April 24, 2014
Penn Medicine Study: Sorafenib Shows Success in Advanced Differentiated Thyroid Cancer Patients
Results of Randomized Phase III Clinical Trial Led to FDA Approval of Drug
PHILADELPHIA — The kidney and liver cancer drug sorafenib holds metastatic thyroid cancer at bay for nearly twice as long as a placebo, according to a new study from researchers in the Abramson Cancer Center at the University of Pennsylvania published in the journal Lancet. This is the first effective treatment for thyroid cancer patients who progress following standard treatments.
Preliminary results of this randomized phase III trial were presented at a plenary session during the American Society of Clinical Oncology’s annual meeting in 2013.
Based on these data, sorafenib was approved by the U.S. Food and Drug Administration (FDA) in November 2013 for patients with locally recurrent or metastatic, progressive, differentiated thyroid carcinoma refractory to radioactive iodine treatment. These patients previously had limited approved treatment options.
Thyroid cancer is highly curable through surgery and radioactive iodine treatment, but about 10 percent of the 60,000 patients who are diagnosed with the disease each year fail to respond to standard therapies, with tumors eventually appearing in the lungs, lymph nodes, bones and other sites. The only other drug for advanced thyroid cancer, doxorubicin, which was approved in 1974, is not used because it is highly toxic and is not effective.
“Until we began using sorafenib, we had no effective treatment options for these patients who suffered due to progression of their disease,” said Marcia S. Brose, MD, PhD, an assistant professor in the department of Otorhinolaryngology: Head and Neck Surgery in the Abramson Cancer Center and the Perelman School of Medicine at the University of Pennsylvania, who led the study, which is known as DECISION. “Now, we can give patients hope – a breakthrough medication that can stop the progression of the disease for an average of five months. This trial is the first step in a promising series of clinical trials to identify new drugs that are shifting the horizon for patients with advanced differentiated thyroid cancer.”
Of the 417 metastatic thyroid cancer patients studied in the multicenter, international trial, 207 were randomized to take sorafenib, an oral drug, and 210 to a placebo arm. The study met its primary endpoint showing that among patients taking sorafenib, median progression-free survival was 10.8 months, compared to 5.8 months among the placebo group.
Twelve percent of patients experienced tumor shrinkage in the sorafenib arm, compared to 0.5 percent of patients taking a placebo. Importantly, the therapy also appeared to thwart disease progression even among many of those whose tumors did not achieve partial response: 42 percent of patients who took sorafenib had stable disease after six months, compared to 33 percent of those in the placebo group.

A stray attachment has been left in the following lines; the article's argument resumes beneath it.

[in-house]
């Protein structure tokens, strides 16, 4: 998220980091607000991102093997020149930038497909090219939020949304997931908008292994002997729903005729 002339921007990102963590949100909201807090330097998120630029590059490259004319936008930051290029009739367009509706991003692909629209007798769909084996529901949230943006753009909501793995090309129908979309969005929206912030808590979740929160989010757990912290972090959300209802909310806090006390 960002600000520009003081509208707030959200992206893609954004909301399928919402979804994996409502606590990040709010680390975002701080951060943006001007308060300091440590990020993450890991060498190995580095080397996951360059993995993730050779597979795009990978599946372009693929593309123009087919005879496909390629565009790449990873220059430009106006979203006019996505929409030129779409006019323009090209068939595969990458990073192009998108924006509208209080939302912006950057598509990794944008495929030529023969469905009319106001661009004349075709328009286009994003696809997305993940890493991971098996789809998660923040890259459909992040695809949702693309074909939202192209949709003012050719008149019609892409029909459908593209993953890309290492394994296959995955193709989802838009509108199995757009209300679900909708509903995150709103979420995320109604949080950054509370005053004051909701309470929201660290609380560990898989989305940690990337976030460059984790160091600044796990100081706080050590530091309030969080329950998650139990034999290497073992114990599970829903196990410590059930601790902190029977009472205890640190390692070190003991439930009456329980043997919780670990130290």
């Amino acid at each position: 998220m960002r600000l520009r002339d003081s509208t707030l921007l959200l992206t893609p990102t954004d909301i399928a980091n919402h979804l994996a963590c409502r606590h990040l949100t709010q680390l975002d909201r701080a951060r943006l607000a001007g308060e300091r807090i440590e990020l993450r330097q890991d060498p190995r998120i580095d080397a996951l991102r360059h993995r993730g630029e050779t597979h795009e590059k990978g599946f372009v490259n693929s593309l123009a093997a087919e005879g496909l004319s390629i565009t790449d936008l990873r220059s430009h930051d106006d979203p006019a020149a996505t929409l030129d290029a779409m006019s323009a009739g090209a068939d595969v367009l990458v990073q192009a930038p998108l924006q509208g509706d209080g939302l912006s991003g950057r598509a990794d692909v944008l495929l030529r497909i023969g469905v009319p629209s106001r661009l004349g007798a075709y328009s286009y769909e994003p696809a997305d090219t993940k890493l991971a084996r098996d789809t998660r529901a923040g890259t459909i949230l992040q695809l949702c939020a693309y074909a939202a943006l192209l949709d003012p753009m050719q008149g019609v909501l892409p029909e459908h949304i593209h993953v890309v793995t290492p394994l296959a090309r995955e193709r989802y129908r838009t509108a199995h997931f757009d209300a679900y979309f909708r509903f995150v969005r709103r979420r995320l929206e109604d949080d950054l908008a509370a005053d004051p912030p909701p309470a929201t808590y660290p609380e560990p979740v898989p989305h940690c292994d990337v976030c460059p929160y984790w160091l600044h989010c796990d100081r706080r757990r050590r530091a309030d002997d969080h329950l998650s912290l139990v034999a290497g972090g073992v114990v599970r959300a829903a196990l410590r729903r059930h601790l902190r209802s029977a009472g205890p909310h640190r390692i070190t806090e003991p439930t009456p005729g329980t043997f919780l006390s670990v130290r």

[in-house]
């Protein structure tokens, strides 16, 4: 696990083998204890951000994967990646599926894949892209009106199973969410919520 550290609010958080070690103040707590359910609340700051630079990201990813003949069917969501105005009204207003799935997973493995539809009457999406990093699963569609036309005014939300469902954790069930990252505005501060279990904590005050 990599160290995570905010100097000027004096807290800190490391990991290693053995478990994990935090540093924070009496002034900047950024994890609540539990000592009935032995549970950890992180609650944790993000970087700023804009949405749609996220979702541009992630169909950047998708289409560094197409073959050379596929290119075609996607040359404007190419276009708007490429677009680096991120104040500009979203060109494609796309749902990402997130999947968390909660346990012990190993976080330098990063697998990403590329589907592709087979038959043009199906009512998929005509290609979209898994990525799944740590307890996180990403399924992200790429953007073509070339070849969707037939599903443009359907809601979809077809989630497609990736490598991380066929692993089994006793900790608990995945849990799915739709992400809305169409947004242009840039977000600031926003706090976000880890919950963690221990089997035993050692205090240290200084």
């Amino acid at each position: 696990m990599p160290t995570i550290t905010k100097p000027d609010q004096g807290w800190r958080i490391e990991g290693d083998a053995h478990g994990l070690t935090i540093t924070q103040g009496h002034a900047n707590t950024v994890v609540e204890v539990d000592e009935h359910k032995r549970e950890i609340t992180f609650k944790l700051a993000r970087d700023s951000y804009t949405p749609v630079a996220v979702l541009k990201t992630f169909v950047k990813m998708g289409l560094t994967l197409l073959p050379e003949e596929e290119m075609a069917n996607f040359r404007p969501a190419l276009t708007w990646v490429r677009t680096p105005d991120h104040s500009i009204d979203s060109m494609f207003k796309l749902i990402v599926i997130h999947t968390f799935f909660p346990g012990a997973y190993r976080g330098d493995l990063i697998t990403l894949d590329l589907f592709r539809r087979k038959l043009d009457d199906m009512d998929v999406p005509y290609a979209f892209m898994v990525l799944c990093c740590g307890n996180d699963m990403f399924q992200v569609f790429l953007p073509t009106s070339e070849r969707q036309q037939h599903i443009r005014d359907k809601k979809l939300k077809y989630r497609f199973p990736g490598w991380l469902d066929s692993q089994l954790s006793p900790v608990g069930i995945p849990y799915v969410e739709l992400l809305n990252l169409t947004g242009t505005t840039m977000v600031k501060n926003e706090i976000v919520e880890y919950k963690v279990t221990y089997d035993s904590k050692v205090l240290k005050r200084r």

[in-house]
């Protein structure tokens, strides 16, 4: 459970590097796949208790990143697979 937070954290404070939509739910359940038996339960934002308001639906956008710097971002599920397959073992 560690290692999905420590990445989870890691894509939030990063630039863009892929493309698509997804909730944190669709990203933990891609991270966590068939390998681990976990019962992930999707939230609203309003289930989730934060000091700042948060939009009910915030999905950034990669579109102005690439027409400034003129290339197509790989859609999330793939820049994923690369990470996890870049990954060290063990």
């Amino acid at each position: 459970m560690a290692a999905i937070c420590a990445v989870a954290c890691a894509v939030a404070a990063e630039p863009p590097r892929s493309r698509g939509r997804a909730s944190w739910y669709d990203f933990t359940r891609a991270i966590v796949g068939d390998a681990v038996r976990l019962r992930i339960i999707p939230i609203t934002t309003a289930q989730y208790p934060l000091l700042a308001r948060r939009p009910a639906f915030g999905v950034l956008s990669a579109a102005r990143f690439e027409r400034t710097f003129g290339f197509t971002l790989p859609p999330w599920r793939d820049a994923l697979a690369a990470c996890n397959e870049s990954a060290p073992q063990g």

The most common adverse events observed among patients taking sorafenib included hand-foot skin reaction, diarrhea, alopecia, rash, fatigue, weight loss and hypertension, all of which are manageable and consistent with findings from previous trials of the drug for its approved indications.
The study also showed that sorafenib improves progression free survival across all subgroups and in patients irrespective of the BRAF or RAS mutations—which are common in patients with radioactive iodine refractory differentiated thyroid cancer. Thus, those mutations are not predictive biomarkers for cancers treated with sorafenib.
“Sorafenib is the first effective and well tolerated drug to improve the outcomes for patients with radioactive iodine refractory and progressing differentiated thyroid cancer, and as such represents the new standard of care for patients that suffer from this this disease,” said Brose.
Bayer HealthCare Pharmaceuticals and Onyx Pharmaceuticals provided funding for the trial.
Editor’s note: Dr. Brose has received consulting fees and honoraria from these companies.
Penn Medicine is one of the world's leading academic medical centers, dedicated to the related missions of medical education, biomedical research, and excellence in patient care. Penn Medicine consists of the Raymond and Ruth Perelman School of Medicine at the University of Pennsylvania (founded in 1765 as the nation's first medical school) and the University of Pennsylvania Health System, which together form a $4.3 billion enterprise.
The Perelman School of Medicine has been ranked among the top five medical schools in the United States for the past 17 years, according to U.S. News & World Report's survey of research-oriented medical schools. The School is consistently among the nation's top recipients of funding from the National Institutes of Health, with $392 million awarded in the 2013 fiscal year.
The University of Pennsylvania Health System's patient care facilities include: The Hospital of the University of Pennsylvania -- recognized as one of the nation's top "Honor Roll" hospitals by U.S. News & World Report; Penn Presbyterian Medical Center; Chester County Hospital; Penn Wissahickon Hospice; and Pennsylvania Hospital -- the nation's first hospital, founded in 1751. Additional affiliated inpatient care facilities and services throughout the Philadelphia region include Chestnut Hill Hospital and Good Shepherd Penn Partners, a partnership between Good Shepherd Rehabilitation Network and Penn Medicine.
Penn Medicine is committed to improving lives and health through a variety of community-based programs and activities. In fiscal year 2013, Penn Medicine provided $814 million to benefit our community.